68 Dindorf), refers to the Platonic passage that preserves Pindar's poem exactly as it is printed in Dodds' edition: he cites the reading [TEXT NOT REPRODUCIBLE IN ASCII] and records the fragment up to [TEXT NOT REPRODUCIBLE IN ASCII]-; his scholiast
, as we saw above, completes it.
68) The patronymic is only attested before in the Scholiast
of Pindar ([SIGMA] N.
This passage is a stronger indication of his election to the highest military office than the scholium to Aristophanes' Birds 1569, (86) because it is doubtful whether the scholiast
had an independent source at hand, or simply inferred Laispodias' generalship from Thucydides' passage (6.
Almost, one might say, a scholiast
on a holiday from the routine of pedestrian tasks.
John Tzetzes (in Parsons, 1952) estimated that it contained over 532,800 rolls (including the 42,800 rolls in its nearby sister library, the Sarapeum), and by the mid-first century BCE it is said to have contained over 700,000 rolls (Aulus Gellius, 7.
Nevertheless, Lewis's own lengthy, sciolistic footnote on Burgess's book for children, A Long Trip to Teatime, is virtually a Nabokovian parody of scholarship itself, clearly separating the true scholiast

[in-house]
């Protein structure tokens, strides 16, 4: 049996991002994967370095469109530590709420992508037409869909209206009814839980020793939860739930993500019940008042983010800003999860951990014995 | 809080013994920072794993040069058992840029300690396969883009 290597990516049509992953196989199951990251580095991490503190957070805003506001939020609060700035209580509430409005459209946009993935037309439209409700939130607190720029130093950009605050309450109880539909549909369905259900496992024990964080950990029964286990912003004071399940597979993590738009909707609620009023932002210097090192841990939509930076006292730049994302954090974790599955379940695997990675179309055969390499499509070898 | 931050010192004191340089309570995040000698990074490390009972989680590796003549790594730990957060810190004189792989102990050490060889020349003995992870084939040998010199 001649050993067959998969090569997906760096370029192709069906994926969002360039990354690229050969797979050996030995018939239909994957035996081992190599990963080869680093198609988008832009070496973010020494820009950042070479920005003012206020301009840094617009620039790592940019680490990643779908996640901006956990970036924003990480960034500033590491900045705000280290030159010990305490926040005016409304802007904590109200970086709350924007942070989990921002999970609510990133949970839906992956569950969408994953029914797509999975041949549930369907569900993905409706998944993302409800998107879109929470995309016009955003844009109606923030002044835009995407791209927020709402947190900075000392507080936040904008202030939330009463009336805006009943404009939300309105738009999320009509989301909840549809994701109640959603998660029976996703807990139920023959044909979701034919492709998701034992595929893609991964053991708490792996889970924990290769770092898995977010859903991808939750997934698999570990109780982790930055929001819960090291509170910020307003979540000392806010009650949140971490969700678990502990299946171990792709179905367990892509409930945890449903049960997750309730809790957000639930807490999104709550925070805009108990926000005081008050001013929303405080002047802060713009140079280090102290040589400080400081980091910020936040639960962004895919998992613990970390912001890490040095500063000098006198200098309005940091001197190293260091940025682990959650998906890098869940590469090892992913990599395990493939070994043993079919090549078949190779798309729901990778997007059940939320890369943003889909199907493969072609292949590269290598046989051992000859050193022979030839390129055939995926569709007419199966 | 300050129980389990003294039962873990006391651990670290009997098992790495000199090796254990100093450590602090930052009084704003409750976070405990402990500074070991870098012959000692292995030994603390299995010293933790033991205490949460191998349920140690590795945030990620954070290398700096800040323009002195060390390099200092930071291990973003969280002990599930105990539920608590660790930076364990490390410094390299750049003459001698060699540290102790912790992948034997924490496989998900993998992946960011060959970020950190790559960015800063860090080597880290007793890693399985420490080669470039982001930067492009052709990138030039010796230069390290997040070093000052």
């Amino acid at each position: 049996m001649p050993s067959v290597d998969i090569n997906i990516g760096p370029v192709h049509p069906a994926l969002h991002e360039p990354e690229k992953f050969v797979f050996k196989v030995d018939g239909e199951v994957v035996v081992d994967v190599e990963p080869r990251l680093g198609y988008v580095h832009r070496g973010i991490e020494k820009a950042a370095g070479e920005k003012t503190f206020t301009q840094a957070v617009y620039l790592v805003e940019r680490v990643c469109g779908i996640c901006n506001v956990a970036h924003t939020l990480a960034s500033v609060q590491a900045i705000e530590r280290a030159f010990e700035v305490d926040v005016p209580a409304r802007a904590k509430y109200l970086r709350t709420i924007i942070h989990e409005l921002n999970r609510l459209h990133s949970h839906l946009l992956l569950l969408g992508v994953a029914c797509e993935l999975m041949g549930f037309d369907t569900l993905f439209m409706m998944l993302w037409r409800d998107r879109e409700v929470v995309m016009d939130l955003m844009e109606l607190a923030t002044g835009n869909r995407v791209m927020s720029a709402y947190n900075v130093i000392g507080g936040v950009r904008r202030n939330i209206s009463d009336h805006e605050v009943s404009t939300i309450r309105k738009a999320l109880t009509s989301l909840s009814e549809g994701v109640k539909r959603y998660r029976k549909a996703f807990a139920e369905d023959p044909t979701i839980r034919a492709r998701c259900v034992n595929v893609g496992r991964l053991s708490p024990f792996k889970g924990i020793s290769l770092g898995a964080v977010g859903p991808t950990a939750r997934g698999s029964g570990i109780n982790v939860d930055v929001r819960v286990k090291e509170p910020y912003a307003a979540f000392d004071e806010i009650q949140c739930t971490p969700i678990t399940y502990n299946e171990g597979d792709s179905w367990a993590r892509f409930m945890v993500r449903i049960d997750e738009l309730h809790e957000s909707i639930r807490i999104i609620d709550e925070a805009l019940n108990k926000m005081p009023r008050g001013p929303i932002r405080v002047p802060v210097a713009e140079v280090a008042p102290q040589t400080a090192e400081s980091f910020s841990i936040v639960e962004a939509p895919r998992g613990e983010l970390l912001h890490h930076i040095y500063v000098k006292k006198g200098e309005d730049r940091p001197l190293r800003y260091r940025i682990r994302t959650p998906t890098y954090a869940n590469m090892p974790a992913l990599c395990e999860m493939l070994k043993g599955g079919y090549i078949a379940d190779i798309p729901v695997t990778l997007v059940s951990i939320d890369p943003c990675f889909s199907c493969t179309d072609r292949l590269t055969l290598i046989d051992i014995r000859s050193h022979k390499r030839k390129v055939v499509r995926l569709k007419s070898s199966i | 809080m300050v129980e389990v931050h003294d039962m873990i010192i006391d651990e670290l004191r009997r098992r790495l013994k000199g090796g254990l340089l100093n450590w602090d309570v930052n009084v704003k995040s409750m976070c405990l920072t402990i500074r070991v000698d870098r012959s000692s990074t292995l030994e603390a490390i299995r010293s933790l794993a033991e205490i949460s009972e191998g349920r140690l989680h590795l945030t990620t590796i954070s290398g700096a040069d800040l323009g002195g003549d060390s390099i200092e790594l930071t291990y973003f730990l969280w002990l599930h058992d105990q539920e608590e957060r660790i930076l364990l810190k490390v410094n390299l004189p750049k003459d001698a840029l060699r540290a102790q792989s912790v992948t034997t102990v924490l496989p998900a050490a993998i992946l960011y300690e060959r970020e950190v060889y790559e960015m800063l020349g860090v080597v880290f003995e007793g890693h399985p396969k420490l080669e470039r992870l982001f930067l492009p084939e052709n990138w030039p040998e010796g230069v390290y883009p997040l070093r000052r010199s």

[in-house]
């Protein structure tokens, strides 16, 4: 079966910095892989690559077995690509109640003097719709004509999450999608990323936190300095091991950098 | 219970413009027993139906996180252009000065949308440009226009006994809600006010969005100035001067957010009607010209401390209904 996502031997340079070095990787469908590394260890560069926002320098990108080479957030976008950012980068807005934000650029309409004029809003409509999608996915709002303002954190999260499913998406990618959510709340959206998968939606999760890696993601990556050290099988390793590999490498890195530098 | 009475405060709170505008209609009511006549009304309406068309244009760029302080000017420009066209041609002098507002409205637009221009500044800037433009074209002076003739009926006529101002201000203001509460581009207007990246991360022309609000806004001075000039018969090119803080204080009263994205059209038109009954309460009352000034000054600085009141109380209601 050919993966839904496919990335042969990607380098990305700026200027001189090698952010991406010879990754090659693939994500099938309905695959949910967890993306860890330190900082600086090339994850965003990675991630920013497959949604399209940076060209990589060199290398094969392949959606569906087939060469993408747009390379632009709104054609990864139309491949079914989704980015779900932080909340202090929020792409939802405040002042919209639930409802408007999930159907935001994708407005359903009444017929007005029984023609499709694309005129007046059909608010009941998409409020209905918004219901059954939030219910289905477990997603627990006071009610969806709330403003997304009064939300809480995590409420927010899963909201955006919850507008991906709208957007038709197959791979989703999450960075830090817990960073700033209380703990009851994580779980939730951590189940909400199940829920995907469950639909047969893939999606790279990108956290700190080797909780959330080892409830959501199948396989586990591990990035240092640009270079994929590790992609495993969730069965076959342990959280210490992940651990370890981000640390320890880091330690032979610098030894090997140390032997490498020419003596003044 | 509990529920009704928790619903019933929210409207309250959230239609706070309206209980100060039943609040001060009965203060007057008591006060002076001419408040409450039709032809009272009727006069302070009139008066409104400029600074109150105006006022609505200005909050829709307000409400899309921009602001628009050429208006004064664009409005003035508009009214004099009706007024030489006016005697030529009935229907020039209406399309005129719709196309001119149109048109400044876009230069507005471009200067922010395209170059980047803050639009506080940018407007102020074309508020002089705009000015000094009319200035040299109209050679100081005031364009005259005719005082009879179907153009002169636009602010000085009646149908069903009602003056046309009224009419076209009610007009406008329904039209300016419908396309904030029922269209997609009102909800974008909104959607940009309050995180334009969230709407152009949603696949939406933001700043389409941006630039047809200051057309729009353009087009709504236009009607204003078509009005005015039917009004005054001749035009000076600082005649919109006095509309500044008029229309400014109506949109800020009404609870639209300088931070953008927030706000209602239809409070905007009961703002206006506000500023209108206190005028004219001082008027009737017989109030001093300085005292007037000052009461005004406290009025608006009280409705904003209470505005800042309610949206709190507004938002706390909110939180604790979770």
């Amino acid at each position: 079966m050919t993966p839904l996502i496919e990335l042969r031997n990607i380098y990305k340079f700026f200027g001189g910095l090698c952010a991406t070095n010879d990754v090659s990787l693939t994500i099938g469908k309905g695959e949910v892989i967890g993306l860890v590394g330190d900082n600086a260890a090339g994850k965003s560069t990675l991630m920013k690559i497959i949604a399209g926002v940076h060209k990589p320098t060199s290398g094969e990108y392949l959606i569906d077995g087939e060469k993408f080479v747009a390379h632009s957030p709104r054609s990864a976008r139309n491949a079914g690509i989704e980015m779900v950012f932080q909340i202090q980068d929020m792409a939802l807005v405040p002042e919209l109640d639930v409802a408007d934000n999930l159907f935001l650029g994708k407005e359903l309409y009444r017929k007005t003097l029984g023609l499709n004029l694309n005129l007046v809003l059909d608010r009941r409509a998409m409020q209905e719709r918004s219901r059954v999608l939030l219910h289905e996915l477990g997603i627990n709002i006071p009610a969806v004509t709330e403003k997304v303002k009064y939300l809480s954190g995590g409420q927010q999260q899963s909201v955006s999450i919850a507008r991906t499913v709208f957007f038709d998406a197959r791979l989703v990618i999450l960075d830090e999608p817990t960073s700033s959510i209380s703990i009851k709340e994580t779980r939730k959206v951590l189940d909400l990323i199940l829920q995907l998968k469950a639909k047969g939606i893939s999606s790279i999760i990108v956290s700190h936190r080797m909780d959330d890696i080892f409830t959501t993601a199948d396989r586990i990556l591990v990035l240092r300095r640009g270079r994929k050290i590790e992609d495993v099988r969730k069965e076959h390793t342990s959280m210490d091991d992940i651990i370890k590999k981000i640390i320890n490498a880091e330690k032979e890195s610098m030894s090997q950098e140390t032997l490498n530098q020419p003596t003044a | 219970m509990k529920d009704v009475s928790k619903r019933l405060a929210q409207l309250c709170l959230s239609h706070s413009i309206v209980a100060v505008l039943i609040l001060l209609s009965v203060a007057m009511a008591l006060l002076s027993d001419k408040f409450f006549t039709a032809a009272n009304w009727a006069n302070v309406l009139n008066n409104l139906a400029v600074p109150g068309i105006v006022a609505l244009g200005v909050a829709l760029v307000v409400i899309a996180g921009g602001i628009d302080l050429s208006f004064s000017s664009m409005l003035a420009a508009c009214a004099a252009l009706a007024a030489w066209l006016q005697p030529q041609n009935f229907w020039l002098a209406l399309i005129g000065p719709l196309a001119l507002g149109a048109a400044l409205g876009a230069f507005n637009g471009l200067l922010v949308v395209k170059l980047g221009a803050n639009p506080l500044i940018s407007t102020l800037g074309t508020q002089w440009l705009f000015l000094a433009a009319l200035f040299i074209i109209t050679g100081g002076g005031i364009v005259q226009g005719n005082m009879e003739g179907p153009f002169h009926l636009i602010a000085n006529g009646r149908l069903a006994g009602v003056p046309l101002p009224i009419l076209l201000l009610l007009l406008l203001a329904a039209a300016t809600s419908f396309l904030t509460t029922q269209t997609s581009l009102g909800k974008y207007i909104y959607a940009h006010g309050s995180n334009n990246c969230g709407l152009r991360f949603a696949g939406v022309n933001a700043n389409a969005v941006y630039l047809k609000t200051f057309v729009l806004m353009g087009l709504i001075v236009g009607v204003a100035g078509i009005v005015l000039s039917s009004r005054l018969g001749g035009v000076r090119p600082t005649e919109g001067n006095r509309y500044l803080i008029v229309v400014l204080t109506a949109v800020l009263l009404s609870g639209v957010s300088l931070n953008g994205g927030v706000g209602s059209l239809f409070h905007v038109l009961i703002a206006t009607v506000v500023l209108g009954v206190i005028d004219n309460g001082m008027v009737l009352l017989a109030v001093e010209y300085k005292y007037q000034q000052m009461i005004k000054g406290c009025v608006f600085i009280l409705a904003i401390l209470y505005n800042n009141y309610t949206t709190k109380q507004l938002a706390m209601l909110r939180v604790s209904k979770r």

from the mere professoriate.
This is not an isolated example: the same scholiast
mentions a line in the Odyssey (2.
Although he cites the Scholiast
more frequently than Plato (and the scholar Wilamowitz-Moellendorf more frequently than Nietzsche), Benardete's subtle exegesis and commentary demonstrates, beyond doubt, the many affinities between Homer and Plato.
The incongruity of Talthybius' and Eurybates' action is noted by the scholiast
, who comments ad 1.
Basil is the latest author mentioned in the scholia of the Codex von der Goltz, and normally the scholiast
gives verbatim quotations.
comments on the distinction established by Dionysius of Thrace (second century B.
The best known case is the Haloa, described in some detail by a scholiast
He bases this assertion on the Greek verse which the scholiast
of the Codex Bembinus quotes on line 384.
7) The scholiast
on Plato, Lysis (Scholia platonica, ed.
Golding cannot tell us what he believes, for he is not a scholiast
or even an apostle.